7 Eye-Opening Facts About Americans and Marijuana

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The relationship between Americans and marijuana has evolved significantly over the past few decades. As more states continue to legalize marijuana for both medical and recreational use, attitudes towards the plant are shifting. In this blog post, we will explore seven fascinating facts about Americans and marijuana, touching on its history, usage patterns, and public opinion.

Prohibition Began Almost a Century Ago

The history of marijuana prohibition in the United States dates back to the early 20th century. The first federal law targeting marijuana was the Marihuana Tax Act of 1937, which effectively criminalized the plant by imposing heavy taxes and regulations on its cultivation, sale, and use. This was fueled by sensationalist media campaigns and racial prejudice against Mexican immigrants who introduced recreational marijuana use in the United States.

Majority of Americans Now Support Legalization

Public opinion on marijuana has changed dramatically over the years. According to a 2021 Gallup poll, 68% of Americans supported marijuana legalization, representing a sharp increase from the 12% support reported in 1969. This shift in public opinion can be attributed to several factors, including increased exposure to scientific research on the medical benefits of marijuana, generational changes, and successful legalization efforts in various states.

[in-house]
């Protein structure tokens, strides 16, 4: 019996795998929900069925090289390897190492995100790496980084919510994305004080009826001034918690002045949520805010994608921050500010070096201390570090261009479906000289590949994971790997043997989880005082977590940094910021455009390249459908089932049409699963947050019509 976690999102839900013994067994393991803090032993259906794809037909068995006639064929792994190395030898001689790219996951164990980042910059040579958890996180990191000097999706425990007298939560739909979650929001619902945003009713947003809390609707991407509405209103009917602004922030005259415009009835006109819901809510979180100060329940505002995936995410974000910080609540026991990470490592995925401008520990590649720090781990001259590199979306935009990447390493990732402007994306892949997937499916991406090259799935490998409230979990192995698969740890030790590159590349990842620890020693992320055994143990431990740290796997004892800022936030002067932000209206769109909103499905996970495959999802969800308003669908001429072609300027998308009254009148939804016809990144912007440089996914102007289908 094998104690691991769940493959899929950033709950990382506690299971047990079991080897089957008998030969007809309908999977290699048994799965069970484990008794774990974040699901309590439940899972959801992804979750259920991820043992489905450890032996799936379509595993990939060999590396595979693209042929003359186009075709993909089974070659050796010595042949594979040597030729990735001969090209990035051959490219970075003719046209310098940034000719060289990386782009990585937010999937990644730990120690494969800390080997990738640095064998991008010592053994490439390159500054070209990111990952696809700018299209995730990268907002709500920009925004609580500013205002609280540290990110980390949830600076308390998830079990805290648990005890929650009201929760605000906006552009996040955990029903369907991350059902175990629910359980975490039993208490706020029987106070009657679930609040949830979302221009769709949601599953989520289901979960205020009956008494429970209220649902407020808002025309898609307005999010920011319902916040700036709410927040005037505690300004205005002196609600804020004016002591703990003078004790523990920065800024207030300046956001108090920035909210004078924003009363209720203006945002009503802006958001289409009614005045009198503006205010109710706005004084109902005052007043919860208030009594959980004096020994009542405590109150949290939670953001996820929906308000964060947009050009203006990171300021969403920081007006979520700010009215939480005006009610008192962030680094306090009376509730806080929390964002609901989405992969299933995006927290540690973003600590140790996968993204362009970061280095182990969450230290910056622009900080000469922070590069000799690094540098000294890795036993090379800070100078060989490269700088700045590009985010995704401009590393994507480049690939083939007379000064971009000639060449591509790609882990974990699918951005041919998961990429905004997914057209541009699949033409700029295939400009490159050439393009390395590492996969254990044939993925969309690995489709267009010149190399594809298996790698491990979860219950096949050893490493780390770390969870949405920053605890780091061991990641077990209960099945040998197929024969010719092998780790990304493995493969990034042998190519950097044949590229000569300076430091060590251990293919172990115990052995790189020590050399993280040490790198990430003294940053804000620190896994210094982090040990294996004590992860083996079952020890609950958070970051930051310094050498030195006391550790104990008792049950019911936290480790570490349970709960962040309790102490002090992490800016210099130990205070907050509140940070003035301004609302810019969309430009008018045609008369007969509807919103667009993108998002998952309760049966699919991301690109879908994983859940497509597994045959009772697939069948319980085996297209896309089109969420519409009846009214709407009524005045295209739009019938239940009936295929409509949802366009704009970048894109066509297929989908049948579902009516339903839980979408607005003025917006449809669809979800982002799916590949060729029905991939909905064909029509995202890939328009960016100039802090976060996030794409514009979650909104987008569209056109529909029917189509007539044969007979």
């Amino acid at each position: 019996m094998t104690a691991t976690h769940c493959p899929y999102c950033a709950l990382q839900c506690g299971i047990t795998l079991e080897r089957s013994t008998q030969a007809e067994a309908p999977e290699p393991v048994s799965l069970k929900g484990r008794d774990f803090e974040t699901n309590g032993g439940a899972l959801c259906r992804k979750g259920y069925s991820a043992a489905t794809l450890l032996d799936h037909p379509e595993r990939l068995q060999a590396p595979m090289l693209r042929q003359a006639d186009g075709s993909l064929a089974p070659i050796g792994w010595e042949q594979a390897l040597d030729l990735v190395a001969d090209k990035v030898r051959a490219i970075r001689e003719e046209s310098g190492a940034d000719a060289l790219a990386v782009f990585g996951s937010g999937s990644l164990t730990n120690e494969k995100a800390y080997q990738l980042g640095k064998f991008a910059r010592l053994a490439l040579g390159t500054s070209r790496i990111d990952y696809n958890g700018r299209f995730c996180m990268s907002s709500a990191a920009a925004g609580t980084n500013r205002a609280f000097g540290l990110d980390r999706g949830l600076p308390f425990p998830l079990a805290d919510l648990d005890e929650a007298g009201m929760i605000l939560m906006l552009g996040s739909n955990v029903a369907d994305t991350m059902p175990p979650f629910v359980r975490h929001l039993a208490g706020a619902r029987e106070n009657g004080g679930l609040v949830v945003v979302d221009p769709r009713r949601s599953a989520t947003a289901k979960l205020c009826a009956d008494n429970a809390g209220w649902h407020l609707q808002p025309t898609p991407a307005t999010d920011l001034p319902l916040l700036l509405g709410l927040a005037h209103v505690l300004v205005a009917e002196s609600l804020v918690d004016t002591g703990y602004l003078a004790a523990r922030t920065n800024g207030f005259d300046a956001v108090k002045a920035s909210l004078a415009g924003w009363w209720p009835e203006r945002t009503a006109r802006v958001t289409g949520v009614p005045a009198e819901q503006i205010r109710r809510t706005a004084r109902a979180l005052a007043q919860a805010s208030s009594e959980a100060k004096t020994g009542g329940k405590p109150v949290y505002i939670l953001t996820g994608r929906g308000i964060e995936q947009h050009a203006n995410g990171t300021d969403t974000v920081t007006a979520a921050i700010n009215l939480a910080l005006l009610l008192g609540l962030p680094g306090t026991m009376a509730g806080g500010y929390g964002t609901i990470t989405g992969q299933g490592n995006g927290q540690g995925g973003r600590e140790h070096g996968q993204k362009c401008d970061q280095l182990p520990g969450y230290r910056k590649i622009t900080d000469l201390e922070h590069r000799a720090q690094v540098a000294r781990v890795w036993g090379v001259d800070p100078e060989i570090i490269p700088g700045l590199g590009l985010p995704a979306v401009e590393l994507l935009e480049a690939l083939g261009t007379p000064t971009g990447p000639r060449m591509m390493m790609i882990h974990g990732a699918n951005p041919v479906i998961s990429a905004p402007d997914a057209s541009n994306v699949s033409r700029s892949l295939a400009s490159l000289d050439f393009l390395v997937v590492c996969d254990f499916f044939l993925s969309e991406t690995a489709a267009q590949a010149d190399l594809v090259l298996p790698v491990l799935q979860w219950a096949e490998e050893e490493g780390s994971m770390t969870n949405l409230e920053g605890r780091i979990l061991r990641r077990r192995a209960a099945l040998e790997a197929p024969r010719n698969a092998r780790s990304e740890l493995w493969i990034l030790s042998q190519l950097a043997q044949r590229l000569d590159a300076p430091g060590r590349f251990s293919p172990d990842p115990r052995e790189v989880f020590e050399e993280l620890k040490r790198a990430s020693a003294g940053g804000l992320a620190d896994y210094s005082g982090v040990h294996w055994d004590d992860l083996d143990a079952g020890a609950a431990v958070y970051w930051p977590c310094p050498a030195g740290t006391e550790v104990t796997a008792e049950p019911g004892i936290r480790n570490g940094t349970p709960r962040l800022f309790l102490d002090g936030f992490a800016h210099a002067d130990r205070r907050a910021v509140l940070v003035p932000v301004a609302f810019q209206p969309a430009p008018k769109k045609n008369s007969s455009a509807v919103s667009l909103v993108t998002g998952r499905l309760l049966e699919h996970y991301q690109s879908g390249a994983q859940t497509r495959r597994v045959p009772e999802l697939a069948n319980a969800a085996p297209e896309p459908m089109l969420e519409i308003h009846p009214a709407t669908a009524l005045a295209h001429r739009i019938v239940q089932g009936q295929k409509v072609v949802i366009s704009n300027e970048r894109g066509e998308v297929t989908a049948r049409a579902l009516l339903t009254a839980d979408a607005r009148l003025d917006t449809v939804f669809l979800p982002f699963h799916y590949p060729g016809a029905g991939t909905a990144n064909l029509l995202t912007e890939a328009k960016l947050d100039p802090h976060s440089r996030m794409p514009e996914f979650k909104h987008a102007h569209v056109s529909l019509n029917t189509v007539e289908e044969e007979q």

Marijuana Use Is Widespread

Marijuana is the most commonly used illicit drug in the United States. According to the 2020 National Survey on Drug Use and Health (NSDUH), approximately 48.2 million Americans aged 12 or older reported using marijuana in the past year. This represents about 17.5% of the population in that age group. Marijuana use is particularly prevalent among young adults, with 34.3% of those aged 18 to 25 reporting past-year use.

Medical Marijuana Has Gained Traction

The first state to legalize medical marijuana was California, with the passage of Proposition 215 in 1996. As of September 2021, 36 states and four U.S. territories had legalized marijuana for medical use. Medical marijuana is used to treat a wide range of conditions, including chronic pain, multiple sclerosis, epilepsy, and the side effects of cancer treatment.

Legalization Has Boosted the Economy

The marijuana industry has experienced rapid growth as more states legalize the plant for medical and recreational use. In 2020, legal marijuana sales in the U.S. reached $17.5 billion, representing a 46% increase from the previous year. The industry has created thousands of jobs in cultivation, retail, and ancillary services. Additionally, state and local governments have benefited from tax revenue generated by the legal marijuana market.

Racial Disparities Persist in Marijuana Arrests

Despite growing support for marijuana legalization and decriminalization, racial disparities in marijuana-related arrests continue to be a significant issue. According to the American Civil Liberties Union (ACLU), Black Americans are 3.6 times more likely to be arrested for marijuana possession than their white counterparts, even though usage rates are similar between the two groups. This disparity persists in states that have legalized marijuana, highlighting the need for continued reform and social equity programs in the industry.

Federal Law Remains Unchanged

Despite growing support for marijuana legalization at the state level, marijuana remains illegal under federal law. The Controlled Substances Act (CSA) classifies marijuana as a Schedule I substance, meaning it is considered to have a high potential for abuse and no accepted medical use. This federal-state conflict has created a complex legal landscape for businesses and consumers in the marijuana industry, with issues arising in areas such as banking, taxation, and employment.